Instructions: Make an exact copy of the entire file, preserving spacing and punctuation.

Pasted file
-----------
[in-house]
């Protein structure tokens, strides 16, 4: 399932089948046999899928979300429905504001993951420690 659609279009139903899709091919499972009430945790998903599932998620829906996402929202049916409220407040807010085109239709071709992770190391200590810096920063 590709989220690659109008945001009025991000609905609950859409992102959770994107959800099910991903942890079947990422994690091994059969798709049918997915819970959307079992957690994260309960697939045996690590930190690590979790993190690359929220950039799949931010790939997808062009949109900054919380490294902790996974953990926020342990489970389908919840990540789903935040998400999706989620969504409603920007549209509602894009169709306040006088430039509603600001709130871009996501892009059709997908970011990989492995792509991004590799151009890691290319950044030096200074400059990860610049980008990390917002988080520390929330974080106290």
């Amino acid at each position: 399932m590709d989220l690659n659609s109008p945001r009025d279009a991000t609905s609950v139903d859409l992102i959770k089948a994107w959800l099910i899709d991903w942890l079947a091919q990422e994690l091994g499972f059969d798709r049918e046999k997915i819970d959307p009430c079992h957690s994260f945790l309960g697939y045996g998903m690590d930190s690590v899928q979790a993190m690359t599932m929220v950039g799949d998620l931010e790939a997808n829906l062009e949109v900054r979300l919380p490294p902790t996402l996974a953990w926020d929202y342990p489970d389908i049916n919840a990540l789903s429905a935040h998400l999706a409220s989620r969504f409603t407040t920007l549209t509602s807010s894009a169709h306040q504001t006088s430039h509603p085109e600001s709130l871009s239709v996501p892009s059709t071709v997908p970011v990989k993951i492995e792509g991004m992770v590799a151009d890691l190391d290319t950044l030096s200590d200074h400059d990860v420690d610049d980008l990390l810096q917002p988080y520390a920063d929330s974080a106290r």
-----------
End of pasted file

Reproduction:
[in-house]
């Protein structure tokens, strides 16, 4: 399932089948046999899928979300429905504001993951420690 659609279009139903899709091919499972009430945790998903599932998620829906996402929202049916409220407040807010085109239709071709992770190391200590810096920063 590709989220690659109008945001009025991000609905609950859409992102959770994107959800099910991903942890079947990422994690091994059969798709049918997915819970959307079992957690994260309960697939045996690590930190690590979790993190690359929220950039799949931010790939997808062009949109900054919380490294902790996974953990926020342990489970389908919840990540789903935040998400999706989620969504409603920007549209509602894009169709306040006088430039509603600001709130871009996501892009059709997908970011990989492995792509991004590799151009890691290319950044030096200074400059990860610049980008990390917002988080520390929330974080106290």
């Amino acid at each position: 399932m590709d989220l690659n659609s109008p945001r009025d279009a991000t609905s609950v139903d859409l992102i959770k089948a994107w959800l099910i899709d991903w942890l079947a091919q990422e994690l091994g499972f059969d798709r049918e046999k997915i819970d959307p009430c079992h957690s994260f945790l309960g697939y045996g998903m690590d930190s690590v899928q979790a993190m690359t599932m929220v950039g799949d998620l931010e790939a997808n829906l062009e949109v900054r979300l919380p490294p902790t996402l996974a953990w926020d929202y342990p489970d389908i049916n919840a990540l789903s429905a935040h998400l999706a409220s989620r969504f409603t407040t920007l549209t509602s807010s894009a169709h306040q504001t006088s430039h509603p085109e600001s709130l871009s239709v996501p892009s059709t071709v997908p970011v990989k993951i492995e792509g991004m992770v590799a151009d890691l190391d290319t950044l030096s200590d200074h400059d990860v420690d610049d980008l990390l810096q917002p988080y520390a920063d929330s974080a106290r």